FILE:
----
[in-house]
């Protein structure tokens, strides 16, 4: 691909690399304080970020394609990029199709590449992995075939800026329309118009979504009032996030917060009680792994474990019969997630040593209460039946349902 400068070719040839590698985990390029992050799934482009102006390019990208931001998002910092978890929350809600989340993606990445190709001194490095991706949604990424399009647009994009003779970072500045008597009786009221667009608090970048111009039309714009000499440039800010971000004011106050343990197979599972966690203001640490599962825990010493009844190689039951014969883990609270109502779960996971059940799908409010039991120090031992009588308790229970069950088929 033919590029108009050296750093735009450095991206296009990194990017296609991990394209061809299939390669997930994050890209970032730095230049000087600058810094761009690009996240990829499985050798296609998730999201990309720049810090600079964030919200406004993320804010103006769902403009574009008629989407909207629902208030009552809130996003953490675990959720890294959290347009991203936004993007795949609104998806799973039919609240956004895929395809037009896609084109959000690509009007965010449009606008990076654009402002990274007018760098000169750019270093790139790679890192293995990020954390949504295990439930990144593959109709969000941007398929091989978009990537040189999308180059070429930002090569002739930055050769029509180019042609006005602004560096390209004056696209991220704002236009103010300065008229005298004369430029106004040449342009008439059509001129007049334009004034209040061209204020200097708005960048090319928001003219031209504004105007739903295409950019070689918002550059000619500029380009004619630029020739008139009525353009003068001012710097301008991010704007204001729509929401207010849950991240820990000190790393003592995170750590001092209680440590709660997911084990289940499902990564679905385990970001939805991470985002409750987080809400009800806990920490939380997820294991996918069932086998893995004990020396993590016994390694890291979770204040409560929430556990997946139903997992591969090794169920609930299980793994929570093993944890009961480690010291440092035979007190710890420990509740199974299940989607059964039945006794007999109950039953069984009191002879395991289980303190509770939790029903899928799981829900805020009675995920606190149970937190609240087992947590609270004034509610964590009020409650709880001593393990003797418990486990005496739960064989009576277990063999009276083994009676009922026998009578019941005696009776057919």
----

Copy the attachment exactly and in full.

[in-house]
């Protein structure tokens, strides 16, 4: 691909690399304080970020394609990029199709590449992995075939800026329309118009979504009032996030917060009680792994474990019969997630040593209460039946349902 400068070719040839590698985990390029992050799934482009102006390019990208931001998002910092978890929350809600989340993606990445190709001194490095991706949604990424399009647009994009003779970072500045008597009786009221667009608090970048111009039309714009000499440039800010971000004011106050343990197979599972966690203001640490599962825990010493009844190689039951014969883990609270109502779960996971059940799908409010039991120090031992009588308790229970069950088929 033919590029108009050296750093735009450095991206296009990194990017296609991990394209061809299939390669997930994050890209970032730095230049000087600058810094761009690009996240990829499985050798296609998730999201990309720049810090600079964030919200406004993320804010103006769902403009574009008629989407909207629902208030009552809130996003953490675990959720890294959290347009991203936004993007795949609104998806799973039919609240956004895929395809037009896609084109959000690509009007965010449009606008990076654009402002990274007018760098000169750019270093790139790679890192293995990020954390949504295990439930990144593959109709969000941007398929091989978009990537040189999308180059070429930002090569002739930055050769029509180019042609006005602004560096390209004056696209991220704002236009103010300065008229005298004369430029106004040449342009008439059509001129007049334009004034209040061209204020200097708005960048090319928001003219031209504004105007739903295409950019070689918002550059000619500029380009004619630029020739008139009525353009003068001012710097301008991010704007204001729509929401207010849950991240820990000190790393003592995170750590001092209680440590709660997911084990289940499902990564679905385990970001939805991470985002409750987080809400009800806990920490939380997820294991996918069932086998893995004990020396993590016994390694890291979770204040409560929430556990997946139903997992591969090794169920609930299980793994929570093993944890009961480690010291440092035979007190710890420990509740199974299940989607059964039945006794007999109950039953069984009191002879395991289980303190509770939790029903899928799981829900805020009675995920606190149970937190609240087992947590609270004034509610964590009020409650709880001593393990003797418990486990005496739960064989009576277990063999009276083994009676009922026998009578019941005696009776057919």